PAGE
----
Week in Review
In Aotearoa the Regulations Review Select Committee has made a recommendation to government to modify labelling regulations so that consumers are not misled on the origin of food – specifically products labelled as “made in New Zealand”, but containing imported meat. The recommendation comes after a complaint by NZ Pork against regulations within the Origin of Food legislation. According to NZ Pork, almost two-thirds of pork consumed in New Zealand is imported from other countries, some of which use practices that are illegal in New Zealand. AgResearch has rejected claims by GE Free NZ that its genetically modified ryegrass is underperforming and tainting milk. Richard Scott, science team leader from AgResearch, states that the High Metabolisable Energy ryegrass has significant potential to improve animal nutrition, reduce emissions, and lower nitrate leaching. However, lactating cow trials are required to determine the extent of any changes to milk composition, as different forages and feed compositions can influence and alter milk composition. The University of Otago has launched a food waste reduction programme in the aged care sector receiving $230,000 in government funding. The project seeks to reduce waste by 10% over three years through sector engagement, audits, interviews, and testing of various approaches. Project outcomes are expected to be relevant to similar settings, such as hospitals, hospices, and colleges.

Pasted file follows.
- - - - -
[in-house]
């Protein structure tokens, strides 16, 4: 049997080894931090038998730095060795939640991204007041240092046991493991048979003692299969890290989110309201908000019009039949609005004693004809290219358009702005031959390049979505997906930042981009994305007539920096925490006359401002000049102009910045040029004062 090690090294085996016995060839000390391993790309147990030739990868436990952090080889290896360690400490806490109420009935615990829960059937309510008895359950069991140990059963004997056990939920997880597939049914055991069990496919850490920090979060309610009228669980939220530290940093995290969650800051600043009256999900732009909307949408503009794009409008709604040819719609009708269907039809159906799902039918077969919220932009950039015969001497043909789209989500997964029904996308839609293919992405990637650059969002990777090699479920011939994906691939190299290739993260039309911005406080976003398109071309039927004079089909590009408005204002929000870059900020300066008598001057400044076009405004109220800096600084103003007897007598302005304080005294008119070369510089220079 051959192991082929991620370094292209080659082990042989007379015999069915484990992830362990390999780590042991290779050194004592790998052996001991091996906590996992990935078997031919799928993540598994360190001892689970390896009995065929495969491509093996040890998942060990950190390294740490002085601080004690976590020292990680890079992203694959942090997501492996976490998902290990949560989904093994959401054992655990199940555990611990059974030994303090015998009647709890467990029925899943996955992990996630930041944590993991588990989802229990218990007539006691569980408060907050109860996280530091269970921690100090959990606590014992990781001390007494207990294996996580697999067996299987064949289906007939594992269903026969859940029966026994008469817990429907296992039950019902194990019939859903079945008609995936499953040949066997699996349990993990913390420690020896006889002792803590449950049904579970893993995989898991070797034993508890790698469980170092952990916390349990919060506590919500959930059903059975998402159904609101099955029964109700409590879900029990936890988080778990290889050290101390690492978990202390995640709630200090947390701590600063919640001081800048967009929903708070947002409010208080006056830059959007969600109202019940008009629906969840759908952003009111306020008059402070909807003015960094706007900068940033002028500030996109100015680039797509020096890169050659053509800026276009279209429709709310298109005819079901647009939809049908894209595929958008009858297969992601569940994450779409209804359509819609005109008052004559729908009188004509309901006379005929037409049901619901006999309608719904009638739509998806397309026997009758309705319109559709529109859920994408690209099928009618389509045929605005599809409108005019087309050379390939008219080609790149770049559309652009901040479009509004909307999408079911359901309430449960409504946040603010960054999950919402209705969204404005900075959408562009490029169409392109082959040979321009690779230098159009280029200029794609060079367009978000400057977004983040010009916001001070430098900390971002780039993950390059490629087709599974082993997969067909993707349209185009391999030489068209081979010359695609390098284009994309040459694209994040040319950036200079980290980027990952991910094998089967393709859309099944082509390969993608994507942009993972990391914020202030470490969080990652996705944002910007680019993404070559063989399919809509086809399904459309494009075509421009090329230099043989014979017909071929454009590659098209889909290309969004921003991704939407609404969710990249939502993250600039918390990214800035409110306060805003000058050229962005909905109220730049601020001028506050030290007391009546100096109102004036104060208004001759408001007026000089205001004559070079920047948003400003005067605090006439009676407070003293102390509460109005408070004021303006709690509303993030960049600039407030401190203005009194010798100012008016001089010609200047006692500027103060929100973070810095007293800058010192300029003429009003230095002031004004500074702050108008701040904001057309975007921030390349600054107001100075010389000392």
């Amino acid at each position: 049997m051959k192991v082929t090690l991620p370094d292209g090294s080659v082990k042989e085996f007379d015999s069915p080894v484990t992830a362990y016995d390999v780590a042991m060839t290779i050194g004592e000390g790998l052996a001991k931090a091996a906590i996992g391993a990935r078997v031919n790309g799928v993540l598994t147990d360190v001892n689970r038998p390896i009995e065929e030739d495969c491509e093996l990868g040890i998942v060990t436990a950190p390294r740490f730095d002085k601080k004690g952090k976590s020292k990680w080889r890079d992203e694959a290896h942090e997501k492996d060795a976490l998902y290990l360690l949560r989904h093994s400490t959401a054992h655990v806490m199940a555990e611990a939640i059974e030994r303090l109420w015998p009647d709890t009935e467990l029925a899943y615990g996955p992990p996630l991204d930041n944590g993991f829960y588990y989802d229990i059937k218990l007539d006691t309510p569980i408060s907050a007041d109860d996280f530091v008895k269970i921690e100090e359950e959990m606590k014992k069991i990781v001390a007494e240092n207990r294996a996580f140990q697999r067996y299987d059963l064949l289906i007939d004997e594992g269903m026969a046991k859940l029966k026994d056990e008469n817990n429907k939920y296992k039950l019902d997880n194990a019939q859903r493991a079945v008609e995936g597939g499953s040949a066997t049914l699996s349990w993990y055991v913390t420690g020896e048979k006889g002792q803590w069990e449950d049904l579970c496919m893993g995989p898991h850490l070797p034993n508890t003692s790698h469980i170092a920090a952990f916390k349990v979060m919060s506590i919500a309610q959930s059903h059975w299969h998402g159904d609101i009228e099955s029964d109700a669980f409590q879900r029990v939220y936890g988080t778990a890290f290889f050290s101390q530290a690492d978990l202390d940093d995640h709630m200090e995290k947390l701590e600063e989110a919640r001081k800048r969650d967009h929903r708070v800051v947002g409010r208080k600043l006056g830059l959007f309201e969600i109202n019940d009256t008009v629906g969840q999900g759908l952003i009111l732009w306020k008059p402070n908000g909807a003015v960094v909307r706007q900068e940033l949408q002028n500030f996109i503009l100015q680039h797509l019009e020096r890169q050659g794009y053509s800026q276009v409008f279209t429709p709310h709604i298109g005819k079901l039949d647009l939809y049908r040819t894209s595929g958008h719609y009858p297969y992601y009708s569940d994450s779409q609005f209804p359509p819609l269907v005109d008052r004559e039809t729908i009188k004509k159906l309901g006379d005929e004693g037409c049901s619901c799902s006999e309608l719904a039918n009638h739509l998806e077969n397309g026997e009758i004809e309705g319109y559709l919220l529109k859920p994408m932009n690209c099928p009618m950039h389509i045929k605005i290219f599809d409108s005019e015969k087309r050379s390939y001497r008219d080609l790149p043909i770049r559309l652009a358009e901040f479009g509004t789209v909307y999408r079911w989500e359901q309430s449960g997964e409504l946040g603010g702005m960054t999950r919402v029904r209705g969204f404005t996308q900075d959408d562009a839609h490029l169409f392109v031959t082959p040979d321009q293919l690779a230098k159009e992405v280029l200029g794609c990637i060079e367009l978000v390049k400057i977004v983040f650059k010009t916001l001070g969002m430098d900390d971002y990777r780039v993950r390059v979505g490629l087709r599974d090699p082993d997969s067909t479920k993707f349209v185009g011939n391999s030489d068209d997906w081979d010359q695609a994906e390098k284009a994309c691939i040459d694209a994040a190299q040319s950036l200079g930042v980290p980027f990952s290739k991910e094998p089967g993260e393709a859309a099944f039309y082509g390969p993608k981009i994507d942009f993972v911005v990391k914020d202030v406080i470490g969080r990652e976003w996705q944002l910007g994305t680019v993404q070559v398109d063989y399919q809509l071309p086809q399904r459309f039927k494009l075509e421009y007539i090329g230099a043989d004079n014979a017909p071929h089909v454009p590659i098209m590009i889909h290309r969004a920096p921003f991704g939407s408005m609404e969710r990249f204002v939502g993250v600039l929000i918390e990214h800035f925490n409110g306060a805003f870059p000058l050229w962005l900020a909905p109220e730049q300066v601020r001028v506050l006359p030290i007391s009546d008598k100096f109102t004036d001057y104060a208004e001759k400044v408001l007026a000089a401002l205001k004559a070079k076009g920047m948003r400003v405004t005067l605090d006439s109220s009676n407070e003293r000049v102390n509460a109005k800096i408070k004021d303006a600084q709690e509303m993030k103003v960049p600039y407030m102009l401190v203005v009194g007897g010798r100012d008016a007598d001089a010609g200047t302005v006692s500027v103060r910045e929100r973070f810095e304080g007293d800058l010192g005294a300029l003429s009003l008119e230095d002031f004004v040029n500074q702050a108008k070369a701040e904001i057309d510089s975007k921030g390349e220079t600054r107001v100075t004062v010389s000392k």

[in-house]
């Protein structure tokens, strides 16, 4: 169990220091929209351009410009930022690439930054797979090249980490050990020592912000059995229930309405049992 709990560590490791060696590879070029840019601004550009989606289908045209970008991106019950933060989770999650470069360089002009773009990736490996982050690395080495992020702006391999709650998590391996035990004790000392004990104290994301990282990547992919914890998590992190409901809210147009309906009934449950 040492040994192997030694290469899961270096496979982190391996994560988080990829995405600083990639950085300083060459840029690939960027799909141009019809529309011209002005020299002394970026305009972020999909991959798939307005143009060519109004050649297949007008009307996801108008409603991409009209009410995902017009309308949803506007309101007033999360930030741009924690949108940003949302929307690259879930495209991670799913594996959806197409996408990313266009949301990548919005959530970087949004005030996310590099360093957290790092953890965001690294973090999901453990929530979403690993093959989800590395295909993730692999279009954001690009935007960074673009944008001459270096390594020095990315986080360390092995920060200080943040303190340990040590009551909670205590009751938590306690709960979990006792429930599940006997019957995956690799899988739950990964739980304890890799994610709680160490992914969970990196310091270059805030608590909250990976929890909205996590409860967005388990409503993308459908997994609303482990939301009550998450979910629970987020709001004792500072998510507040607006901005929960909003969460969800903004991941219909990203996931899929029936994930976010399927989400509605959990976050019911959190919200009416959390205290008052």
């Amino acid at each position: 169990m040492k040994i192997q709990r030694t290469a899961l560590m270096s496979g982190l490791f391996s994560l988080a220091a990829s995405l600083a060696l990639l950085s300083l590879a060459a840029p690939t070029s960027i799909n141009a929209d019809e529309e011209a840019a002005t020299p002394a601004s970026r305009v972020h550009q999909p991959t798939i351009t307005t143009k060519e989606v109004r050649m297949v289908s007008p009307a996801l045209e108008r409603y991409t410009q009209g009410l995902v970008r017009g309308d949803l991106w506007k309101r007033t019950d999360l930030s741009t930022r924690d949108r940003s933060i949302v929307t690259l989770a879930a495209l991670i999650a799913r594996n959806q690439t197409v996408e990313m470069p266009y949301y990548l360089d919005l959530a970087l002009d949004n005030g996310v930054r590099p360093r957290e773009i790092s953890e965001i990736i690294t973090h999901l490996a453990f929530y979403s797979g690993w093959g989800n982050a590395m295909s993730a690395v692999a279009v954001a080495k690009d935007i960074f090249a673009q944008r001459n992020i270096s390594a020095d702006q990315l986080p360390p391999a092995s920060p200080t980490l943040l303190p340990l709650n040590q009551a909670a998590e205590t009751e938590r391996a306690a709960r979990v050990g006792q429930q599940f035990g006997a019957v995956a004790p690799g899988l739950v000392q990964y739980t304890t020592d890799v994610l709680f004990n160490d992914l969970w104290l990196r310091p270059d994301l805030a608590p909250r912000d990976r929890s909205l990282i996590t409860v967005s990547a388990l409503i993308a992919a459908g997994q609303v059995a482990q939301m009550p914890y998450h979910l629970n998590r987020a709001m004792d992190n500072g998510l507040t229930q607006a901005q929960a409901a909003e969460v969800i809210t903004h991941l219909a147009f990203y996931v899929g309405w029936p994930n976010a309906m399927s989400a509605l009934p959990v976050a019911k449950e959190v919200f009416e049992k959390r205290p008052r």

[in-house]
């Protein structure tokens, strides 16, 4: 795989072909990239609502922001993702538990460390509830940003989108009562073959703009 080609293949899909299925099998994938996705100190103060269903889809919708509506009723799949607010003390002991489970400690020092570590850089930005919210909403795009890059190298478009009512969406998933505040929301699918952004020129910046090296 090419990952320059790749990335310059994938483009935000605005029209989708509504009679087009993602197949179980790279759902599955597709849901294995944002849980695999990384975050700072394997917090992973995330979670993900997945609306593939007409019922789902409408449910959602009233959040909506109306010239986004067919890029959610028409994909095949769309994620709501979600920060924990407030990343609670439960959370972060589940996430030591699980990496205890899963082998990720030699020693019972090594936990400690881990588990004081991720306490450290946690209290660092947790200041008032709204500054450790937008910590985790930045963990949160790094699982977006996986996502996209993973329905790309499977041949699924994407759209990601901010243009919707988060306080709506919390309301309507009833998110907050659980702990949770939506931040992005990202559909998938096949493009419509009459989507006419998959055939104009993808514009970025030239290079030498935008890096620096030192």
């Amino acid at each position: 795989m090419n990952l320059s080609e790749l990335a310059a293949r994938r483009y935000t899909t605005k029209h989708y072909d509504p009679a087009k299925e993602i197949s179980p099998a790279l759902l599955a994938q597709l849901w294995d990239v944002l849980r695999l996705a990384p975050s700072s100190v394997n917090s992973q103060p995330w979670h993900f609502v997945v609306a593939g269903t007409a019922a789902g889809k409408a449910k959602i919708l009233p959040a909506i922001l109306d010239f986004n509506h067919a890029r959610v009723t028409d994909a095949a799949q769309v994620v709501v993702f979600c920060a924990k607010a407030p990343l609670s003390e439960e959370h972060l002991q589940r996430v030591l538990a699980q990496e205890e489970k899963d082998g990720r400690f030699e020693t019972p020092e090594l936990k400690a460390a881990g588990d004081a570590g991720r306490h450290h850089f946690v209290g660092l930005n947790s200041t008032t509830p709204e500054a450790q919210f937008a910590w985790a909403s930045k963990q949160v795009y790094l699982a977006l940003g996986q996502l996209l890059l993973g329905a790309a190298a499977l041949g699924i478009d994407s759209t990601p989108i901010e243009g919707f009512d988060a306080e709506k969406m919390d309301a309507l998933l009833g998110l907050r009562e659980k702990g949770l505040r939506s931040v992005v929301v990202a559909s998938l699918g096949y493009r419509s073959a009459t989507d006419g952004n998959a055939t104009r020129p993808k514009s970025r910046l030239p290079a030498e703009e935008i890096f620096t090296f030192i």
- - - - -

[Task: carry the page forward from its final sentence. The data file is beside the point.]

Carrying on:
In international news the European Commission has a new proposal to reduce food waste as part of a package of measures promoting the sustainable use of natural resources and increasing the resilience of EU food systems. The plan aims to halve per capita food waste, cut food waste by 10% in processing and manufacturing and by 30% in retail and consumption by 2030. In the United Kingdom, a three-year research project aimed at providing precision slug control solutions for arable farmers is about to launch. The project, funded by Defra's Farming Innovation Programme and delivered by Innovate UK, aims to reduce slug pellet usage and develop alternative biological control methods following the ban on metaldehyde pellets in April 2022. In a new report, WineGB have forecast the UK’s wine-making industry will double in size over the next decade due to the popularity of homegrown wine. Currently there are 943 winemaking sites covering almost four thousand hectares of land, the area is expected to double in the next ten years.
Farmers & Producers Spotlight
The primary sector has launched a new farm health and safety strategy called "Farm Without Harm" to help reduce injuries and fatalities on farms, launching a campaign calling for those in the industry to sign a pledge of support, committing to playing a part in reducing the human toll in producing food and fibre. The initiative has been developed by the agricultural leaders' health and safety action group Safer Farms and aims to address the concerning and persistent rates of harm on farms. The Farm Without Harm strategy was co-designed with farmers and industry bodies to deliver tangible impact. It has identified four high-harm areas that need urgent focus: mental health, working with vehicles and machinery, handling livestock, and exposure to agricultural chemicals and airborne risks. Safer Farms have numerous free resources which can be used on farm to plan, communicate, monitor work, and manage risks.